An object of the invention, therefore, is a method for the reconstruction of images acquired by a 3DFT type imaging method for which the resolution M along one of the imaging axes is smaller than the resolutions N and P along two other axes of the image, said method comprising a first computation of N.M.P Fourier transforms with P computation steps followed by a second computation of N.M.P. Fourier transforms with M computation steps followed by a third computation of N.M.P. Fourier transforms with N computation steps.


The invention will be better understood from the following description and the accompanying figures which are given purely by way of example and in no way restrict the scope of the invention. Of these figures:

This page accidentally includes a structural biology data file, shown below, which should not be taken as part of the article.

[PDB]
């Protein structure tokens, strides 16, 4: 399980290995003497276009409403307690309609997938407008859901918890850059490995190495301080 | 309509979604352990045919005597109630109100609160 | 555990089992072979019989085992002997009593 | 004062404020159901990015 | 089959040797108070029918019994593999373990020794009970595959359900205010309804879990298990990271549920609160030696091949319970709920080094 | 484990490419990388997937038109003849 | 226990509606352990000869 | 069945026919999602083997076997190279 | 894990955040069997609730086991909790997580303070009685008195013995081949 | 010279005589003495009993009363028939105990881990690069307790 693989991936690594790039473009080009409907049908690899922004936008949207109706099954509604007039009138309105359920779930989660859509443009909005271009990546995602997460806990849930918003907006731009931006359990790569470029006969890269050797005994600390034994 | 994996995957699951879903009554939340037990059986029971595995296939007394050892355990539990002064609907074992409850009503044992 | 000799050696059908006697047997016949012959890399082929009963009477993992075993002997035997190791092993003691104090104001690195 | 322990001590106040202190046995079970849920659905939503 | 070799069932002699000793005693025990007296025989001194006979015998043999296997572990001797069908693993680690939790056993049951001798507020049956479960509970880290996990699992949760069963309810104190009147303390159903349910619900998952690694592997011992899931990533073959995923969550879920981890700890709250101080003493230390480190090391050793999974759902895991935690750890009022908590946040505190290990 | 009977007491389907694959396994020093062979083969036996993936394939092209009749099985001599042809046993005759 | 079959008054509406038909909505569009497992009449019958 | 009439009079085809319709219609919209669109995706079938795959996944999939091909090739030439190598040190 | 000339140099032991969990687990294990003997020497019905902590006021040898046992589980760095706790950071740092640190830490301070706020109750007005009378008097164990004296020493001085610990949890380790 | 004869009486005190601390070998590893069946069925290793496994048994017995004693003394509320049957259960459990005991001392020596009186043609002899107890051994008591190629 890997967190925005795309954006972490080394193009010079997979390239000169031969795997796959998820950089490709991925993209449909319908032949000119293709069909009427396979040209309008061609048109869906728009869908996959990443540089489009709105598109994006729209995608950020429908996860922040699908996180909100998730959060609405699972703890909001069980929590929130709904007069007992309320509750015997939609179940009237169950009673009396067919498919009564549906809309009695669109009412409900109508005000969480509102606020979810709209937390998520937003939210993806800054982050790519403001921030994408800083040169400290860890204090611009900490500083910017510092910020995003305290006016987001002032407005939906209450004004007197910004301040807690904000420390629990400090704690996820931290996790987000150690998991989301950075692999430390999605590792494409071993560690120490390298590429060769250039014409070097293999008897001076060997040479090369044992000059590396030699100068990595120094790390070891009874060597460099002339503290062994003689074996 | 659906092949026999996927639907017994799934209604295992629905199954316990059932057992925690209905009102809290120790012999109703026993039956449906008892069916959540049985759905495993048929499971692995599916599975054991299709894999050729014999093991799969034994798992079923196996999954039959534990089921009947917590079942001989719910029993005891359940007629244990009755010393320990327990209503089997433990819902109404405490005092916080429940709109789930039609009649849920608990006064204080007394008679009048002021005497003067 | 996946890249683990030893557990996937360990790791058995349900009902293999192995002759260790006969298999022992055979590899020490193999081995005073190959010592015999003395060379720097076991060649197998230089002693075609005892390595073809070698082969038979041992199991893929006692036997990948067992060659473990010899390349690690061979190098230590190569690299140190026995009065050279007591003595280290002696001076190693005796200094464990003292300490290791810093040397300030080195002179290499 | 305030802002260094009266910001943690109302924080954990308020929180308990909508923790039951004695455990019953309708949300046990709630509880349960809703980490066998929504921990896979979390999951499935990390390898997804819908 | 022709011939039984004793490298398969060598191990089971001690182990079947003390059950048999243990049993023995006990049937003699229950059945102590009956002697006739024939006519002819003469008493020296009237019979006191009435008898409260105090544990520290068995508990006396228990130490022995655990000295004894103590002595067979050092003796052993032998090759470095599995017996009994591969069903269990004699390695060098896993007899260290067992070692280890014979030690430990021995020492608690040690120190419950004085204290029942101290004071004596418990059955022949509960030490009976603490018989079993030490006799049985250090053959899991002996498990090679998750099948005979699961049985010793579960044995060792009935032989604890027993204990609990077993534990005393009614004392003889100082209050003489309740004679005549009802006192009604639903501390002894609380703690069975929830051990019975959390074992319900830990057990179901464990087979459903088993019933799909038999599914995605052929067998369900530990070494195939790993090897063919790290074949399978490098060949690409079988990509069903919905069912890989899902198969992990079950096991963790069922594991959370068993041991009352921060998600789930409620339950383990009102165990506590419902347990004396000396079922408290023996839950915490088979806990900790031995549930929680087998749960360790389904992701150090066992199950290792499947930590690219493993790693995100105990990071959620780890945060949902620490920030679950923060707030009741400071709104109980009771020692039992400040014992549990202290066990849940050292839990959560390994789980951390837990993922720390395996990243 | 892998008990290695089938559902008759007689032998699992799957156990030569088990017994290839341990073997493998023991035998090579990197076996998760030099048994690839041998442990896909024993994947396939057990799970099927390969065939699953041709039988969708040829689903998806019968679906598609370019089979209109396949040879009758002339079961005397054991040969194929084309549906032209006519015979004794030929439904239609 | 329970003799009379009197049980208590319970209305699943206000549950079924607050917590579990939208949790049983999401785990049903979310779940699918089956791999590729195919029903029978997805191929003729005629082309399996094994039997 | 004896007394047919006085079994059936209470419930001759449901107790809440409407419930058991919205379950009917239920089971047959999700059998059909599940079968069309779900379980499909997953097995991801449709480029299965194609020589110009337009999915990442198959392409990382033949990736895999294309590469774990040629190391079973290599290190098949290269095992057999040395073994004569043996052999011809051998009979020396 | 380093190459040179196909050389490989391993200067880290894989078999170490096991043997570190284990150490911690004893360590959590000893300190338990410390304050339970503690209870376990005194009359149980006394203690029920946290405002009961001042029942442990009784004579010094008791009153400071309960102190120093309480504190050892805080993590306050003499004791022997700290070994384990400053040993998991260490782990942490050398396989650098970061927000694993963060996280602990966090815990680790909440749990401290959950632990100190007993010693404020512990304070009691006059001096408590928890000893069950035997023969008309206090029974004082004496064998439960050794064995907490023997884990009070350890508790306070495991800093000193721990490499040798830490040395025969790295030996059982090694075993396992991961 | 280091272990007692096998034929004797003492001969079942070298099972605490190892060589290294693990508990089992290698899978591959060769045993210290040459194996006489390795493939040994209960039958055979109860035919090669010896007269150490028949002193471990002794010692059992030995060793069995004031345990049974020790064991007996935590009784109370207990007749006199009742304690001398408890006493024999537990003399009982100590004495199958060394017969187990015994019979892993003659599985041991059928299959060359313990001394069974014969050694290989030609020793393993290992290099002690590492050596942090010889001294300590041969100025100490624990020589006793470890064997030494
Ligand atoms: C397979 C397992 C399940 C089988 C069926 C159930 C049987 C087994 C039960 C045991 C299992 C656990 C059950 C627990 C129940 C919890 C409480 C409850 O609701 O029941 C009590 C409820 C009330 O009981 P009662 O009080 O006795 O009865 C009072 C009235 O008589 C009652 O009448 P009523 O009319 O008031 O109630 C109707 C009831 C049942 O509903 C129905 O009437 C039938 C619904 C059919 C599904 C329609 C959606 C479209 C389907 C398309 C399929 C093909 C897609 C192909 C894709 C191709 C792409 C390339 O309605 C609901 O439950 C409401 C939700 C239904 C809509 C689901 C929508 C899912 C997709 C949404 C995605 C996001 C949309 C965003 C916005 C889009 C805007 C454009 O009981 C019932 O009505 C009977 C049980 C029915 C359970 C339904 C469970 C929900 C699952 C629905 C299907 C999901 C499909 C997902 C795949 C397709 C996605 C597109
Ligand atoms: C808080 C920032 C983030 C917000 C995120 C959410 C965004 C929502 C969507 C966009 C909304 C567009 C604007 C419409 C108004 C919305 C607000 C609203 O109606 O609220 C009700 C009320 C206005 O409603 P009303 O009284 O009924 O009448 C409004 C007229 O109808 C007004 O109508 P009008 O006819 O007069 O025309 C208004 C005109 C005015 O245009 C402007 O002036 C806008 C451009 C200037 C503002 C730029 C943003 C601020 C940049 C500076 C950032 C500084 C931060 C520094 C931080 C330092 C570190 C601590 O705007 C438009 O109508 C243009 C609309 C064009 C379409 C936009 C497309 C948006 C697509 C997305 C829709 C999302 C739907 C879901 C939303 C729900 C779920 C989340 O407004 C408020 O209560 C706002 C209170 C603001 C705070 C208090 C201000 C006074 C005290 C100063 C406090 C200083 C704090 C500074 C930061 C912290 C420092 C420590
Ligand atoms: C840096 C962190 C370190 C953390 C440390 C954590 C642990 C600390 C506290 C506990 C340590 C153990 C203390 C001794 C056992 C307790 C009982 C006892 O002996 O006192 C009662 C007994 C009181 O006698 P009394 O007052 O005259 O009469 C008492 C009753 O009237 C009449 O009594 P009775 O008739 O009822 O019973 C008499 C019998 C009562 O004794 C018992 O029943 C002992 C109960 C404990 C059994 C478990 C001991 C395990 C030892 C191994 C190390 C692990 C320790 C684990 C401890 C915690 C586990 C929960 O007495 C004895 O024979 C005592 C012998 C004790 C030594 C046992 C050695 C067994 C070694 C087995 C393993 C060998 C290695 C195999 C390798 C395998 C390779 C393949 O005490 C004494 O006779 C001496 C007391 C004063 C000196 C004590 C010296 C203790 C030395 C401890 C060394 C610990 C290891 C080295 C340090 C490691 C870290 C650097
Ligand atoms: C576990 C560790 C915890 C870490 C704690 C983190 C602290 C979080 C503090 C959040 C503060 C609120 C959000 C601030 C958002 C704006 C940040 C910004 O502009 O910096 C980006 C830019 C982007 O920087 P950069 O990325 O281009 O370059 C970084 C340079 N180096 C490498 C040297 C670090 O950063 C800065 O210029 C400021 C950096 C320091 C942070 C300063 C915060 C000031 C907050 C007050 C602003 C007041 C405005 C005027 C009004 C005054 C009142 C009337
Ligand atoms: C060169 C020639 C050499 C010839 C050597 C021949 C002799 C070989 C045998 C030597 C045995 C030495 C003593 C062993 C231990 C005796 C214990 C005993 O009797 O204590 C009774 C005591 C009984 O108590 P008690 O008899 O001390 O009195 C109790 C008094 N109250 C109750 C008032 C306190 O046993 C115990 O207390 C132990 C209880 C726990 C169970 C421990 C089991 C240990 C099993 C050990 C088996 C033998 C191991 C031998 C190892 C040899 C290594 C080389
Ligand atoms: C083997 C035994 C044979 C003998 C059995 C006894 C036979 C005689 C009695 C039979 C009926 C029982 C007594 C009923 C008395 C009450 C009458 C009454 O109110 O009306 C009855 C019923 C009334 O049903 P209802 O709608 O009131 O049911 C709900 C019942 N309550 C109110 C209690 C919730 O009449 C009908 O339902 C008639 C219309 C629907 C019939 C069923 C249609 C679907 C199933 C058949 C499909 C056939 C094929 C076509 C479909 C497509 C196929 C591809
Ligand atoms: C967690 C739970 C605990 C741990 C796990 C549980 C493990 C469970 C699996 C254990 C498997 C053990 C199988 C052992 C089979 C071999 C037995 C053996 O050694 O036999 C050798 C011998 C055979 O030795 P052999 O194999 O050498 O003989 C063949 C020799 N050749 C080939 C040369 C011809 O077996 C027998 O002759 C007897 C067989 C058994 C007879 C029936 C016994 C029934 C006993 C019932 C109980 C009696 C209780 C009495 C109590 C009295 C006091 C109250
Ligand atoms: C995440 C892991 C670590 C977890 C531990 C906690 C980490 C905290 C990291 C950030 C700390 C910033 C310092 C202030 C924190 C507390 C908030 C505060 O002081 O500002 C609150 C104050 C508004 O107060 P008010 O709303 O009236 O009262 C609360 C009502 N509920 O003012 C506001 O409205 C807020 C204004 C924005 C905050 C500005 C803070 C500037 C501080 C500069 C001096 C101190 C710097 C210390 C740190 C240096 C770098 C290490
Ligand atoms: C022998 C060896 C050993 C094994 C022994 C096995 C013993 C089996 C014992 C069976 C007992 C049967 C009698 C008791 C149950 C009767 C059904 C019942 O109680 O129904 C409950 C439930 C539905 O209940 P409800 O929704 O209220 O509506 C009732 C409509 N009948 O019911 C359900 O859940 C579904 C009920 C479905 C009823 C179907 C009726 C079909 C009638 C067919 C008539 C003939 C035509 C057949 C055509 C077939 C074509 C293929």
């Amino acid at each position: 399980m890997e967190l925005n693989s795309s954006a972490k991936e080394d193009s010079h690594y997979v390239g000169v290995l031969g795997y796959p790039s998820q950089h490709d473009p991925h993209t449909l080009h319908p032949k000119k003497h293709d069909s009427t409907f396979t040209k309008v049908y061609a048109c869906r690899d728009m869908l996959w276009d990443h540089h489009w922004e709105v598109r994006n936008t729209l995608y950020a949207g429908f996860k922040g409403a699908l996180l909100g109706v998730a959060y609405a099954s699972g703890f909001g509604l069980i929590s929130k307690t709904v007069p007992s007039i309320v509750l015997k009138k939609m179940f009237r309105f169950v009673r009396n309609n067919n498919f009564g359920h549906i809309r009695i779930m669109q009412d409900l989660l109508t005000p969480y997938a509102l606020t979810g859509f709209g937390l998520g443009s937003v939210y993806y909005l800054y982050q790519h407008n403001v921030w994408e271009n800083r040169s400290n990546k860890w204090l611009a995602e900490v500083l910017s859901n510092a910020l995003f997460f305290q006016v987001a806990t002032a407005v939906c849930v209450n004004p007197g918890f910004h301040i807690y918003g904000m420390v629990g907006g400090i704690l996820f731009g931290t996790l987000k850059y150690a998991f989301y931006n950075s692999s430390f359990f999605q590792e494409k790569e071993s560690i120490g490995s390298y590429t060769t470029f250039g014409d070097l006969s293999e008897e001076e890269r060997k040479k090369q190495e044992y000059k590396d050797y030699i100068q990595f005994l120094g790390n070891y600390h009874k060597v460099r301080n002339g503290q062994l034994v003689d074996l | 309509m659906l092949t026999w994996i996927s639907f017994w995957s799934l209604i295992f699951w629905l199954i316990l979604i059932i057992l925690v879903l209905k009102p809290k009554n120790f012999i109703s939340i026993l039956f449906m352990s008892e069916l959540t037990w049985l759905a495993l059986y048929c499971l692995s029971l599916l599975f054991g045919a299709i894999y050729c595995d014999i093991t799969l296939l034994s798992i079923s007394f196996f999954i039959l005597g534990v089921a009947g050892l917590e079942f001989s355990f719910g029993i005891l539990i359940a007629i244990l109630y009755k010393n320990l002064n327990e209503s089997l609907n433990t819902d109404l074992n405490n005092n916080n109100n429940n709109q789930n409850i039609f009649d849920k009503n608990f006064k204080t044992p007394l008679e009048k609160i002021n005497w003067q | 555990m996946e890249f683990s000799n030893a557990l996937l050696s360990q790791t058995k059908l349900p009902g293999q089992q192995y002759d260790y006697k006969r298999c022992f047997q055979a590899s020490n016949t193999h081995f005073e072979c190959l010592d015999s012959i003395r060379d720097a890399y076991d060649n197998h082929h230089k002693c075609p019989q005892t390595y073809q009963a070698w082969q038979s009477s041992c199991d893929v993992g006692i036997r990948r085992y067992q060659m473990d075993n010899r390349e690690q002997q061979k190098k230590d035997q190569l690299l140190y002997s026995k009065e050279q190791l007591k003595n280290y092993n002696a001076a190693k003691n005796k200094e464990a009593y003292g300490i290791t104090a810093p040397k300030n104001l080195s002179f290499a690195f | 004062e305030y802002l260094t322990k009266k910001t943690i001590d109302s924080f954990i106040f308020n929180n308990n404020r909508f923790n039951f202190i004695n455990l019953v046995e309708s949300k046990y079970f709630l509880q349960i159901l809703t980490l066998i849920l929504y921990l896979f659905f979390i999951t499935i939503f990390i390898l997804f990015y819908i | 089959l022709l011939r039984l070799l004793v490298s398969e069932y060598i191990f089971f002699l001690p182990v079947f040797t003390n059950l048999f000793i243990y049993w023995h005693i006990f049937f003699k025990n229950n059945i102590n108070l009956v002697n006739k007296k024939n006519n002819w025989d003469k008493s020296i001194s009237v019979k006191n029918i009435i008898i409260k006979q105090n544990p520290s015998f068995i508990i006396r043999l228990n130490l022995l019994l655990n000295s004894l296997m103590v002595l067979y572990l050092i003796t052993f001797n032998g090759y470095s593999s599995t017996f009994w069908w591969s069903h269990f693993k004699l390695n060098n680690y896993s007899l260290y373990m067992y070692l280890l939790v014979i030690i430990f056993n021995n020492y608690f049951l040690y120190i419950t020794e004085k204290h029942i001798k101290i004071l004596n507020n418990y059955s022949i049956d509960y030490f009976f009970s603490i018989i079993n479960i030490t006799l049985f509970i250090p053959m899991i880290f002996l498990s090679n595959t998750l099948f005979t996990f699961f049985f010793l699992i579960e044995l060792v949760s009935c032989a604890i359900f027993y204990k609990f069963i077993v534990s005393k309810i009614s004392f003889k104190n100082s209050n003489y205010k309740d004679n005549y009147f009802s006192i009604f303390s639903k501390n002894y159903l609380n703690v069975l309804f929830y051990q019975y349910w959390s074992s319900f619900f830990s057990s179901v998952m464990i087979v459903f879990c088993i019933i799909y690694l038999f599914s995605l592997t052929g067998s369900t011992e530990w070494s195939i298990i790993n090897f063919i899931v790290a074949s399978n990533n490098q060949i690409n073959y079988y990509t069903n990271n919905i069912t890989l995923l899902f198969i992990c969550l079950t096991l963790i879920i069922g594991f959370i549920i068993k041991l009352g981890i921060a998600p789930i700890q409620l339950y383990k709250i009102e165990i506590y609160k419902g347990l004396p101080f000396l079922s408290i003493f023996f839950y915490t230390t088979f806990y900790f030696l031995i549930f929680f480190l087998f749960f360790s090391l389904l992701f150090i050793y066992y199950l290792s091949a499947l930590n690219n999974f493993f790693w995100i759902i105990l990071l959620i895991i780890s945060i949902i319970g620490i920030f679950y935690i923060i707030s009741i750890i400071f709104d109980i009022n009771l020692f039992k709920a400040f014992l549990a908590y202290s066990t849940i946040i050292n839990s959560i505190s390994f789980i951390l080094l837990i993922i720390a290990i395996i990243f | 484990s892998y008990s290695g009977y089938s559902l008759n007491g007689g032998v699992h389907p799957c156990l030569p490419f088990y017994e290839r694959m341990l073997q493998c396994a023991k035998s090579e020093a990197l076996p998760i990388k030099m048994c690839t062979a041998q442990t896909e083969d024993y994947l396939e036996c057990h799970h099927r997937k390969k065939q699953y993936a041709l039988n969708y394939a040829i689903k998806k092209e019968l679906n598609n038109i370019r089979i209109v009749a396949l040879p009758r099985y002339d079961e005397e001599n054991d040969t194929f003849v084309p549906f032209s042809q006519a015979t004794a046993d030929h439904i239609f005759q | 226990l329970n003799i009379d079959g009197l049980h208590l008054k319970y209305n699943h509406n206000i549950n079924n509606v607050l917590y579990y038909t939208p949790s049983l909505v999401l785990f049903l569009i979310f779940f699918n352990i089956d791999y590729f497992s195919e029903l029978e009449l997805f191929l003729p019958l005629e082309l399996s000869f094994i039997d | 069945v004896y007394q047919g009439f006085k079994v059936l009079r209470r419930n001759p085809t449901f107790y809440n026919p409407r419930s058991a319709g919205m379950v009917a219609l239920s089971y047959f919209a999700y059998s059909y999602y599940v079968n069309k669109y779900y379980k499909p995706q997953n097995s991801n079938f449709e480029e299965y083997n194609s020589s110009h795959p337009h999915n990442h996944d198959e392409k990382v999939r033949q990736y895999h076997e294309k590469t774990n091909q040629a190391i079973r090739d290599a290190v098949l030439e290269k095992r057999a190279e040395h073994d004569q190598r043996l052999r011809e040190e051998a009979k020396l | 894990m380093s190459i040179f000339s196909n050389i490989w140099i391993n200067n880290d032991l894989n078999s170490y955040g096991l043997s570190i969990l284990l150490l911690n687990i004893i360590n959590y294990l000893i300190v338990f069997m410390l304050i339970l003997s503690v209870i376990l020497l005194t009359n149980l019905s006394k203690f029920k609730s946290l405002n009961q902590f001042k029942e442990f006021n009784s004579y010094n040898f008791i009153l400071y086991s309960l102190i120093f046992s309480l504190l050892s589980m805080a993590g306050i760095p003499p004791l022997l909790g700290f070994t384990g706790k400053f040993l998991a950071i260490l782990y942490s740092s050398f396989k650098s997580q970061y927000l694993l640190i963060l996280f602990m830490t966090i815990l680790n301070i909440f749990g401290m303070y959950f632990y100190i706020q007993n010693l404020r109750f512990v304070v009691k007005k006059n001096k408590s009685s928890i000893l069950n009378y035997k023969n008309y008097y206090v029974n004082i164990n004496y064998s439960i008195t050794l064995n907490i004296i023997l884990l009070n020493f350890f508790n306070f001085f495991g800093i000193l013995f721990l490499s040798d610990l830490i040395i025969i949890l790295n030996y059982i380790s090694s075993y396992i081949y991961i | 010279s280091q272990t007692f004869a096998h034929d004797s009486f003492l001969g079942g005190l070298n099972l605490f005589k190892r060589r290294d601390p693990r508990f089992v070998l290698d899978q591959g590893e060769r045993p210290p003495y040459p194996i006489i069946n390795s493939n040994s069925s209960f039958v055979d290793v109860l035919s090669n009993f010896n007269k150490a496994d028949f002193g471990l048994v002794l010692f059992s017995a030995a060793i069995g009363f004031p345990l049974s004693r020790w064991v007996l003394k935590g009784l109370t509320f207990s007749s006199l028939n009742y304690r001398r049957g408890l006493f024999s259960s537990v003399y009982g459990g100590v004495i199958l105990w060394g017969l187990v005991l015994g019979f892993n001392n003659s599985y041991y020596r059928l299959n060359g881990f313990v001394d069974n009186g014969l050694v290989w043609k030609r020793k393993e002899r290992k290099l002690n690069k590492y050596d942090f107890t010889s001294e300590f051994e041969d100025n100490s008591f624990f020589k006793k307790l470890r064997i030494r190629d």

FIG. 1 shows an NMR machine which can be used to implement the method according to the invention;

FIGS. 2a to 2d show timing diagrams of gradient signals of encoding magnetic fields used in the method according to the invention;

FIGS. 3a and 3b show the shape of the temporal distributions of various phases of the method according to the invention.